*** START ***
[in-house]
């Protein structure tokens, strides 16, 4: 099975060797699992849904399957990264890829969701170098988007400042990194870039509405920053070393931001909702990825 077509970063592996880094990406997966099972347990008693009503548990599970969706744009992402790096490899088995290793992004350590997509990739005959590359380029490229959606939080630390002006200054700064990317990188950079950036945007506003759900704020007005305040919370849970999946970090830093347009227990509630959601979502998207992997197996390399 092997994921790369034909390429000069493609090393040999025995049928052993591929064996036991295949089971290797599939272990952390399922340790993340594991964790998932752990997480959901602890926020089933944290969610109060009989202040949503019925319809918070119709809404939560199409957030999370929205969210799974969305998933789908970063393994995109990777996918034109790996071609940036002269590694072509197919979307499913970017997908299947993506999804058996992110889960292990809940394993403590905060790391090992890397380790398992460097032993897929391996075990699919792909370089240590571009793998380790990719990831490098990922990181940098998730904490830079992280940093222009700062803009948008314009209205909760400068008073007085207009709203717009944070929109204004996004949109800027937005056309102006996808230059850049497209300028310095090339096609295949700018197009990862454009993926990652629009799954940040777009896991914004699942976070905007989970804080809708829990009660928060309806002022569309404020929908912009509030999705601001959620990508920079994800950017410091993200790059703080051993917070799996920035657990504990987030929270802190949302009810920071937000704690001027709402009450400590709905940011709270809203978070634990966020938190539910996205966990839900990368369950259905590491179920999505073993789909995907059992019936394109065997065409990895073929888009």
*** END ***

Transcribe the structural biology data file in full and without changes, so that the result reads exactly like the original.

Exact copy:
[in-house]
């Protein structure tokens, strides 16, 4: 099975060797699992849904399957990264890829969701170098988007400042990194870039509405920053070393931001909702990825 077509970063592996880094990406997966099972347990008693009503548990599970969706744009992402790096490899088995290793992004350590997509990739005959590359380029490229959606939080630390002006200054700064990317990188950079950036945007506003759900704020007005305040919370849970999946970090830093347009227990509630959601979502998207992997197996390399 092997994921790369034909390429000069493609090393040999025995049928052993591929064996036991295949089971290797599939272990952390399922340790993340594991964790998932752990997480959901602890926020089933944290969610109060009989202040949503019925319809918070119709809404939560199409957030999370929205969210799974969305998933789908970063393994995109990777996918034109790996071609940036002269590694072509197919979307499913970017997908299947993506999804058996992110889960292990809940394993403590905060790391090992890397380790398992460097032993897929391996075990699919792909370089240590571009793998380790990719990831490098990922990181940098998730904490830079992280940093222009700062803009948008314009209205909760400068008073007085207009709203717009944070929109204004996004949109800027937005056309102006996808230059850049497209300028310095090339096609295949700018197009990862454009993926990652629009799954940040777009896991914004699942976070905007989970804080809708829990009660928060309806002022569309404020929908912009509030999705601001959620990508920079994800950017410091993200790059703080051993917070799996920035657990504990987030929270802190949302009810920071937000704690001027709402009450400590709905940011709270809203978070634990966020938190539910996205966990839900990368369950259905590491179920999505073993789909995907059992019936394109065997065409990895073929888009």